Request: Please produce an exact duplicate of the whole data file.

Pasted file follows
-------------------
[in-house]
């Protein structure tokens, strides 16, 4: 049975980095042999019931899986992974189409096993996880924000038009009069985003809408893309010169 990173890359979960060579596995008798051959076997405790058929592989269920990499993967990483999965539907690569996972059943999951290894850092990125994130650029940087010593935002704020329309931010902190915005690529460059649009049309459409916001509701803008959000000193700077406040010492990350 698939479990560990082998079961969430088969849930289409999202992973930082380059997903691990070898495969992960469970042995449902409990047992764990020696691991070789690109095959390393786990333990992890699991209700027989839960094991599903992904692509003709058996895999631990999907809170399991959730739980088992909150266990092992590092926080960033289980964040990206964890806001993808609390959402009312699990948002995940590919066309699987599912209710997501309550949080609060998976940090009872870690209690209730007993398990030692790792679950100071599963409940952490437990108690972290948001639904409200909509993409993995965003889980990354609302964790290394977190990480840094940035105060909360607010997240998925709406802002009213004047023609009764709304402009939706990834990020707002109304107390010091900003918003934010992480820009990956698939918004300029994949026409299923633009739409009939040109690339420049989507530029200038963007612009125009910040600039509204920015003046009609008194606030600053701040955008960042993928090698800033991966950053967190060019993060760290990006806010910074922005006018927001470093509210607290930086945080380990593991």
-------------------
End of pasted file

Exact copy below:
[in-house]
């Protein structure tokens, strides 16, 4: 049975980095042999019931899986992974189409096993996880924000038009009069985003809408893309010169 990173890359979960060579596995008798051959076997405790058929592989269920990499993967990483999965539907690569996972059943999951290894850092990125994130650029940087010593935002704020329309931010902190915005690529460059649009049309459409916001509701803008959000000193700077406040010492990350 698939479990560990082998079961969430088969849930289409999202992973930082380059997903691990070898495969992960469970042995449902409990047992764990020696691991070789690109095959390393786990333990992890699991209700027989839960094991599903992904692509003709058996895999631990999907809170399991959730739980088992909150266990092992590092926080960033289980964040990206964890806001993808609390959402009312699990948002995940590919066309699987599912209710997501309550949080609060998976940090009872870690209690209730007993398990030692790792679950100071599963409940952490437990108690972290948001639904409200909509993409993995965003889980990354609302964790290394977190990480840094940035105060909360607010997240998925709406802002009213004047023609009764709304402009939706990834990020707002109304107390010091900003918003934010992480820009990956698939918004300029994949026409299923633009739409009939040109690339420049989507530029200038963007612009125009910040600039509204920015003046009609008194606030600053701040955008960042993928090698800033991966950053967190060019993060760290990006806010910074922005006018927001470093509210607290930086945080380990593991």